This is the the seventeenth post in my Theories of Knowledge and Reality series. Follow the link for more on the series and for links to other entries as they appear.
Value differences, our standards for beliefs in general about other matters, and how someone might go about getting as much evidence as possible will play a role in my final evaluation of this sort of argument.
As with some of the other no-evidence argument posts in this series, some of my presentation is influenced by Peter van Inwagen's "It Is Wrong Everywhere, Always, and for Anyone to Believe Anything on Insufficient Evidence" and "Quam Dilecta" (part 1; part 2), which are two different presentations of the same core paper, expanded upon differently for different audiences (I assume). Also, William Alston's "Religious Beliefs and Values" in Faith and Philosophy 18 (2001), 36-49 strongly influenced some of my thoughts on how value differences affect the status of religious beliefs and the denial of religious beliefs.
Value differences and resistance to evidence or arguments
Naturalists and theists each insist that the other ignores the obvious. Is one side just blind to the evidence? Each side might think so, and one (or both!) may be right about that, but there's another factor. Theists and naturalists tend to differ over what they value, and this explains some resistance to evidence or arguments from the other side. Theists may find spiritual things involving a relationship with God more fulfilling and valuable than anything else, but a naturalist doesn't believe in such things. Our culture values autonomy. It's good to be self-sufficient and make good choices about one's life. Many theists value dependence on and obedience to God, which sometimes requires forsaking one's own preferences. After all, God is usually seen as requiring things of us. Many naturalists emphasize human good and look with hope to the future, while many theists see deep imperfection to be overcome, which isn't possible by our own efforts. Values theists often hold are opposed to many attitudes of non-theists, and people can be less willing to consider theistic belief if it brings with it these value differences. Similarly, theists with these attitudes are probably less likely to be swayed by naturalistic arguments. What's at stake here isn't just evidence. It's about someone finding a whole picture of reality far more believable given a certain set of values. Is this irrational? It makes the evidence harder to evaluate.
Standards to Apply Across the Board?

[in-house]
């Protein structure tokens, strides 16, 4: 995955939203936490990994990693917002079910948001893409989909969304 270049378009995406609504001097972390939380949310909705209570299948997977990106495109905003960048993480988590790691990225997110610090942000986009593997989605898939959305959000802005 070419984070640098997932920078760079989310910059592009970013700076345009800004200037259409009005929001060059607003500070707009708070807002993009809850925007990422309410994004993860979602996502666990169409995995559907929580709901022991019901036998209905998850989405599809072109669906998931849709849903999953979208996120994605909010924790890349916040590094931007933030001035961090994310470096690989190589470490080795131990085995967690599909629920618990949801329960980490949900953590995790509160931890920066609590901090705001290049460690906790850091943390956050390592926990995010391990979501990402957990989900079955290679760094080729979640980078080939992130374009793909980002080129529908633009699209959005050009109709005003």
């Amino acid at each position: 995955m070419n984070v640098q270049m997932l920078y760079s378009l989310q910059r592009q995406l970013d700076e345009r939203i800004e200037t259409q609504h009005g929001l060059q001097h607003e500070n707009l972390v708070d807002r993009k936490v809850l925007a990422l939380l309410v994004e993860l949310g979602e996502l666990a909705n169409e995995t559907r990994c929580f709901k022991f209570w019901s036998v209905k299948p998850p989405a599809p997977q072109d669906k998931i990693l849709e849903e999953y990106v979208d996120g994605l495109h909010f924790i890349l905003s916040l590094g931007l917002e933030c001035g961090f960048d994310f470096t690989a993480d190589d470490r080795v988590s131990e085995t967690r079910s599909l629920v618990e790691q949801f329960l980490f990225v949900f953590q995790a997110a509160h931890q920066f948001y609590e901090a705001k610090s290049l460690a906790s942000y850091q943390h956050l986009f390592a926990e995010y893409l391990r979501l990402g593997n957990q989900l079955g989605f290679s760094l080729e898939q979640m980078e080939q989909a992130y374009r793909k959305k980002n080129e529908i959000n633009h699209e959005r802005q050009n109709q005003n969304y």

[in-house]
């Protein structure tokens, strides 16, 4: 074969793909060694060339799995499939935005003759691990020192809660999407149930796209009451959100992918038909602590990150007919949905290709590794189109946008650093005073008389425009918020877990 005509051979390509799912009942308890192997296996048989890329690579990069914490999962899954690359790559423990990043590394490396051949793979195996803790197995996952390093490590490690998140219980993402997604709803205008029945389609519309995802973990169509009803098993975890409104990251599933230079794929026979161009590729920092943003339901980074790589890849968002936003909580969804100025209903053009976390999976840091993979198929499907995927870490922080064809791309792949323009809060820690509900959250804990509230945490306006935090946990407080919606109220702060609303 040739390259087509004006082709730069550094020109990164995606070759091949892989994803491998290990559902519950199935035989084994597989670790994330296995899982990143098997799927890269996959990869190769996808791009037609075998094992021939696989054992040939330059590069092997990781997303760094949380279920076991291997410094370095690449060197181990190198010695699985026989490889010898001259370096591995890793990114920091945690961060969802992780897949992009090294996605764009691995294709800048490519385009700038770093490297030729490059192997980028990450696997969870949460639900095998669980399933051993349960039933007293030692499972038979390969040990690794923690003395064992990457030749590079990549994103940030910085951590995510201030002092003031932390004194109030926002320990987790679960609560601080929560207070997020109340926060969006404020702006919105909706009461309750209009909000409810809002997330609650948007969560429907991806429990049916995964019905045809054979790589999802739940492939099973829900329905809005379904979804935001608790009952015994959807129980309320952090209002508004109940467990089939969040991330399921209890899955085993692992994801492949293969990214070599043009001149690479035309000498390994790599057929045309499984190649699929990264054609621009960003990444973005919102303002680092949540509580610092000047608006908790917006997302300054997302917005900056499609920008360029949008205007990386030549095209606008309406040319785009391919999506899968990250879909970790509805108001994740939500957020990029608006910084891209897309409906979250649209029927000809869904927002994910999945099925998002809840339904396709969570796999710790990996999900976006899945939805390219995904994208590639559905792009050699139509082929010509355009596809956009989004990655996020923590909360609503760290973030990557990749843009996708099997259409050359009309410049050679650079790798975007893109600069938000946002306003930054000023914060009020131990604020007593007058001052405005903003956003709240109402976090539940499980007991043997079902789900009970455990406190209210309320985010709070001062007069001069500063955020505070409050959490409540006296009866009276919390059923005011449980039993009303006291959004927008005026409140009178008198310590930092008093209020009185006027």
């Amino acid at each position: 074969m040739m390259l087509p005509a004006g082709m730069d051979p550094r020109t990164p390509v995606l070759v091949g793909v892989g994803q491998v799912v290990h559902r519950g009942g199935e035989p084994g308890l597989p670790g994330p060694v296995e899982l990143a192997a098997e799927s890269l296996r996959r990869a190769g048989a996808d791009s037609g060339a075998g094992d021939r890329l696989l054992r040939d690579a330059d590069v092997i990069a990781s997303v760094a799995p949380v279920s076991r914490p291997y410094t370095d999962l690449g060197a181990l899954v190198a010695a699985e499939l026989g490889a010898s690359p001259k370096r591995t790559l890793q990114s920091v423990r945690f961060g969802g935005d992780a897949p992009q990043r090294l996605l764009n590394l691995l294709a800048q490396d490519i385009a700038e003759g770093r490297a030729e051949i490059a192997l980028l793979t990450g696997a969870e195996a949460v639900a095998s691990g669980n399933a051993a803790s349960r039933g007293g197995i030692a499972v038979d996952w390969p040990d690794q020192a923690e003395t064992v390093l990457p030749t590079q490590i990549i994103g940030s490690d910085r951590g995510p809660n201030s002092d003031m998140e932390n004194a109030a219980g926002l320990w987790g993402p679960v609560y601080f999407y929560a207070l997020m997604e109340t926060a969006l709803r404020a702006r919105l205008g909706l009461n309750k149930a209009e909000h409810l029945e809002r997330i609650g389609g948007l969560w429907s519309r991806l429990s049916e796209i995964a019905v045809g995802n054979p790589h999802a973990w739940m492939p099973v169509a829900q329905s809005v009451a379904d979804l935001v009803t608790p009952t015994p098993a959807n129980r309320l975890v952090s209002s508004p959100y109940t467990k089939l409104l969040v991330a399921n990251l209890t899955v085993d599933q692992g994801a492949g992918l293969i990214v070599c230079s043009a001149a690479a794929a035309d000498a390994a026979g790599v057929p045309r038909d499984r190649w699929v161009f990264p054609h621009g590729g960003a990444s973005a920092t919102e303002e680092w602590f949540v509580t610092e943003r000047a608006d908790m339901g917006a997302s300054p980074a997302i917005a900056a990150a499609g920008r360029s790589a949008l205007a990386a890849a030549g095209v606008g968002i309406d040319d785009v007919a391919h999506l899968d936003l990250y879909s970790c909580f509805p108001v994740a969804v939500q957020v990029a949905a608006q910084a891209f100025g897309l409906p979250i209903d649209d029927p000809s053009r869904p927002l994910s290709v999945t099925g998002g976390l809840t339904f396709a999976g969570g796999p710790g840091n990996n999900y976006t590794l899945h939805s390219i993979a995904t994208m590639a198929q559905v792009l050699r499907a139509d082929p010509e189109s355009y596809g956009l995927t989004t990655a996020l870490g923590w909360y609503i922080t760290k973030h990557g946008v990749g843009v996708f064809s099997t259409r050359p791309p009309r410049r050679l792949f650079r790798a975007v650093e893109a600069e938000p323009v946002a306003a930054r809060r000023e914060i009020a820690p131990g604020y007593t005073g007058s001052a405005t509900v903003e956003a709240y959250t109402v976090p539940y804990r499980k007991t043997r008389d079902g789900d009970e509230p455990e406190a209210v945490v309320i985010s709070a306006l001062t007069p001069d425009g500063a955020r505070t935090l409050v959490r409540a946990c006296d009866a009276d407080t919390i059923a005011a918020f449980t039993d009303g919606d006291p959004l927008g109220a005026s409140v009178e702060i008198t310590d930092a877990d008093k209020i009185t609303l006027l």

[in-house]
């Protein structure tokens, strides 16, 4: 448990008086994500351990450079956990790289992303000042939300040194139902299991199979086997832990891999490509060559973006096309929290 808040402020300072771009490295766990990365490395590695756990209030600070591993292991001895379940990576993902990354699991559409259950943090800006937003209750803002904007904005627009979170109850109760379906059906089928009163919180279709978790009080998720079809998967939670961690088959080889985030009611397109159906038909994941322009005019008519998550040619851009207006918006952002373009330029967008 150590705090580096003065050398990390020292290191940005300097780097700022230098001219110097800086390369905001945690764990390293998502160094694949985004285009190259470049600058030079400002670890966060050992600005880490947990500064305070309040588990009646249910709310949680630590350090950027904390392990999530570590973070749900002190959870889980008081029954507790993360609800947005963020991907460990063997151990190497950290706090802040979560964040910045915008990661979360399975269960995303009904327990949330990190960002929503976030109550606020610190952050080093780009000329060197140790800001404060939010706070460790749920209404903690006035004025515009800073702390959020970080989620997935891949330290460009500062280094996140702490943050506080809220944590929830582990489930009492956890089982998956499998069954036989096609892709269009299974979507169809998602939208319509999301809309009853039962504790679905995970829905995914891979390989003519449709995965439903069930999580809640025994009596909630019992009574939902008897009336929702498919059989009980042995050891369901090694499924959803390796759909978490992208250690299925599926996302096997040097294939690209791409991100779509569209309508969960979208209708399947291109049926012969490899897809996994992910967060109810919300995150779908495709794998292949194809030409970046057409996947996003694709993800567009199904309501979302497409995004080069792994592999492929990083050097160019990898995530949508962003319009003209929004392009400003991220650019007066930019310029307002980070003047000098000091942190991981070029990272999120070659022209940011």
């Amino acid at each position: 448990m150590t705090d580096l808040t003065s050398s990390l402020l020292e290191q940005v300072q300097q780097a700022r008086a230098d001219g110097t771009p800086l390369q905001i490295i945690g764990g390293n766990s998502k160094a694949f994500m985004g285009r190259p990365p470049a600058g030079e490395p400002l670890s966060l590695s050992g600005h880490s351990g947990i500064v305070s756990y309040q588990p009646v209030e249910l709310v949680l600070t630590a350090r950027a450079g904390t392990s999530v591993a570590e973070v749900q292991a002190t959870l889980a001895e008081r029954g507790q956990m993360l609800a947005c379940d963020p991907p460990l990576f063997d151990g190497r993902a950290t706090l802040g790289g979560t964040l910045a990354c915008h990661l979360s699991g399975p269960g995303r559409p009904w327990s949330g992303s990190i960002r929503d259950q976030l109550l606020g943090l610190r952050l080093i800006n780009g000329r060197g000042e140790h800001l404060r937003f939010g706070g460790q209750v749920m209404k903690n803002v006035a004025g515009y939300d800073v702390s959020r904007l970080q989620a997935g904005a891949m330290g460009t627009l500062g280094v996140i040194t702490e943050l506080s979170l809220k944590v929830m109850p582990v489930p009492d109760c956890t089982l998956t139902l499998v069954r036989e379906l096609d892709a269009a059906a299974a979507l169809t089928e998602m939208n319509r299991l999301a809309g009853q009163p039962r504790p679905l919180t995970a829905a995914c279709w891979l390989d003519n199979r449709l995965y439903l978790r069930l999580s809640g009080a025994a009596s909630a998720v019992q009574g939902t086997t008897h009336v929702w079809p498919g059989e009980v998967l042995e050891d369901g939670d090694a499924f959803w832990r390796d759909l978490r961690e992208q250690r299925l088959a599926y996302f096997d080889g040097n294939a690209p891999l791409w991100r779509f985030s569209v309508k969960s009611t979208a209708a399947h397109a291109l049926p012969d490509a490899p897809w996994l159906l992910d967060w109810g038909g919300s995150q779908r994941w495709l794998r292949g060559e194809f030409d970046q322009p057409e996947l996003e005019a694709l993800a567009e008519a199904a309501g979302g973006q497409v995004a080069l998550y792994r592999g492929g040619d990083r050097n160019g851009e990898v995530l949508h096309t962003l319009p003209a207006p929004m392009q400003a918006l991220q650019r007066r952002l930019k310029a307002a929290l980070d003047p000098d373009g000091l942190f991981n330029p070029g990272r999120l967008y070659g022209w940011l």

There's a second element that I think needs to be explored. Are the standards required by the no-evidence argument plausible? Do we require this sort of thing with other views? Peter van Inwagen argues that it's inconsistently applied by those who insist on it with theistic beliefs. We don't hold people to such standards when it comes to political beliefs, and he argues that we don't do it for other philosophical beliefs either. By most accounts, there's little evidence to decide between the view that capital punishment deters further crime and the view that it doesn't. Some studies suggest one thing, and some suggest the opposite. Some commonsensical arguments suggest one thing, and some suggest another. Those who base their policy decisions on arguments like that are going a bit beyond the evidence. Some people confidently hold that having a strong nuclear is more likely to deter nuclear war, and others disagree strongly. Some people think the general strategy the U.S. and allies are taking against the kind of militant Islamicist terrorism we are facing is in the ballpark of what can best be done. Others disagree very strongly. Some people (e.g. Brian Leiter) think of those who disagree with them on such issues as being irrational on the level of believing that our souls will go to live on a comet if we all kill ourselves, but most people think these are legitimate areas of disagreement that the evidence hasn't absolutely decided, even if they favor a view very strongly. There are interesting debates about these matters, and both sides can learn something by listening to the other. Van Inwagen asks how he can justify his political beliefs if the arguments for the opposing position are strong enough to come up with a rebuttal for anything he might say. Sound familiar? This is the skeptical argument now applied to politics. Yet we hardly ever think it's a good argument with politics, even with matters that are clearly empirical.